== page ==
Builders, architects and building material companies from all over the country — and all over the world — will converge this week in San Francisco for the Greenbuild 2012 international conference and summit. The annual event includes green building tours of the City by the Bay, a leadership awards ceremony and more LEED workshops than you can shake a stick at.

The event has always been a place where smart, up-and-coming startups in the green building space might hope to catch the eye of a company well established in the field, via the magic of networking. But this year, in the convention’s exhibition hall, that opportunity will take the form of actual matchmaking between startups and a well-heeled international company looking to form strategic partnerships.

Nova Innovation Competition 2012
image via Saint-Gobain

The company is 350-year-old global building materials giant Saint-Gobain of France, which is hosting its Nova Innovation Competition for the first time in the U.S. at this year’s Greenbuild. (The European counterpart of this competition has been held for the last three years.) Nova essentially seeks out inventive startups in the fields of building construction, advanced materials, energy efficiency and environmental sustainability, offering both cash prizes and the opportunity to partner with Saint-Gobain’s Nova External Venturing organization.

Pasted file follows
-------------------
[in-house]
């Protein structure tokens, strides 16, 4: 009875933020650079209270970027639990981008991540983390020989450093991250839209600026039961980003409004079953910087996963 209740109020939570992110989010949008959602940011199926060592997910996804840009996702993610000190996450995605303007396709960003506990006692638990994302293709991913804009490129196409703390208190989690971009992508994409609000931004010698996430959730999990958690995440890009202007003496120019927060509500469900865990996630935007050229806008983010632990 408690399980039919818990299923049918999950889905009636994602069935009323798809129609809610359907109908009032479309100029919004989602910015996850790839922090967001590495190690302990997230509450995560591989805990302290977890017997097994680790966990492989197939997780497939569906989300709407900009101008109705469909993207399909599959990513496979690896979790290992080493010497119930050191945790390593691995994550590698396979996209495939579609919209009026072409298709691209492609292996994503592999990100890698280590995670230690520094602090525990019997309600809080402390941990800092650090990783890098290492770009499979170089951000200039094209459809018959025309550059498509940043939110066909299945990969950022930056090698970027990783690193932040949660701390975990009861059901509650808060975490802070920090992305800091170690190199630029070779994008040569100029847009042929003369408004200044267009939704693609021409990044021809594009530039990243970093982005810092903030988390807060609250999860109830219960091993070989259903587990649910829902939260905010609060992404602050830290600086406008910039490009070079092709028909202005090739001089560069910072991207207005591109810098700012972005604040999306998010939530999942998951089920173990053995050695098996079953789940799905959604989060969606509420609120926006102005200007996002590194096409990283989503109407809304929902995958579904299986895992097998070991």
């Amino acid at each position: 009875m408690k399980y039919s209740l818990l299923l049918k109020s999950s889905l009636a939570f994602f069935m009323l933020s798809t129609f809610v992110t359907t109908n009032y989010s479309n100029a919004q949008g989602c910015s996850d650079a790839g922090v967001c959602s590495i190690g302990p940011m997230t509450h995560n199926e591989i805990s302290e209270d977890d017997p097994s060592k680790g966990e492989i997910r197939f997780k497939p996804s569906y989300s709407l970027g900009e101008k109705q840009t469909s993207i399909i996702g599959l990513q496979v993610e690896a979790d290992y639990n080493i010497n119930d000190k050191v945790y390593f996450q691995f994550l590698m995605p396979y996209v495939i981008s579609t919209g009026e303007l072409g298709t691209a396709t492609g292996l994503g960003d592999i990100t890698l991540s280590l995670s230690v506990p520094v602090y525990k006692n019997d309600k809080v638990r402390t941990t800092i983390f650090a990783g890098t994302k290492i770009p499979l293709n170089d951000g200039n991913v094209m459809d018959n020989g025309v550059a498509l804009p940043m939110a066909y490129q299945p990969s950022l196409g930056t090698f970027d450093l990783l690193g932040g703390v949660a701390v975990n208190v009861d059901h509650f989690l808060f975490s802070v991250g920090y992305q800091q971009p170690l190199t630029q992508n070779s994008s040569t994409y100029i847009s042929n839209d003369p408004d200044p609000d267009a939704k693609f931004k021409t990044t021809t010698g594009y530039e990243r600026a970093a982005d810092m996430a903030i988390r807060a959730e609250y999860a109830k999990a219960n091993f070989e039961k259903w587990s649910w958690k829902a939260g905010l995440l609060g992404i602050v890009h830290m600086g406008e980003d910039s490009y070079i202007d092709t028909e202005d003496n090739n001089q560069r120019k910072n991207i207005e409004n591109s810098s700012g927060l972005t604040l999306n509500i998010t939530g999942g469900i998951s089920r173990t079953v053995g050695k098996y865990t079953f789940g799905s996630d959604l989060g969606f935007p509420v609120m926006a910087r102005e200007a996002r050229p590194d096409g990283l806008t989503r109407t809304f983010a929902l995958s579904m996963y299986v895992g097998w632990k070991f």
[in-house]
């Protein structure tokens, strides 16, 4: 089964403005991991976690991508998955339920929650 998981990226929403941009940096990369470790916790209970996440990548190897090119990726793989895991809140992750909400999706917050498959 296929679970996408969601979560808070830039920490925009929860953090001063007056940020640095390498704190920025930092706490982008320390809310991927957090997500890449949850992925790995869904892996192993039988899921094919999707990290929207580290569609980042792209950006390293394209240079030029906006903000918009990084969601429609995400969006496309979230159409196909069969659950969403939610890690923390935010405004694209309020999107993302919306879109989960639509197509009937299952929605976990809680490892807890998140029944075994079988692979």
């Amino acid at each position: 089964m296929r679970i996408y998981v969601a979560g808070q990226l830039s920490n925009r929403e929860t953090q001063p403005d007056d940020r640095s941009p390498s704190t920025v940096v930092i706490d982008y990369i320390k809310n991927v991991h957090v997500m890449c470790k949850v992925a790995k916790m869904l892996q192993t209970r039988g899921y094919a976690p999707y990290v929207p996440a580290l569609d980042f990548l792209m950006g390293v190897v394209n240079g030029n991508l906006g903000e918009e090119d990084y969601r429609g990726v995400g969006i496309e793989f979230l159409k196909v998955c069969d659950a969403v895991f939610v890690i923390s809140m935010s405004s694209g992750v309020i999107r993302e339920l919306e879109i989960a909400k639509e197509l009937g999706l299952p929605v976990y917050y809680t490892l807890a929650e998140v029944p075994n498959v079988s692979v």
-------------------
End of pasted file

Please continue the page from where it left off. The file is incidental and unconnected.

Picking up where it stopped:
This opportunity opens up potential joint development, licensing or other collaboration agreements — an approach Saint-Gobain terms Outovation, and which it cites as a key factor in keeping the largest building materials manufacturer on the planet agile in a rapidly changing market.

Those startups who made the final round of the Nova competition were announced around the middle of October, and this week, those companies will have just 10 minutes to pitch their big ideas both to Saint-Gobain and Greenbuild attendees at large via several rounds of what Saint-Gobain calls “speed-dating.”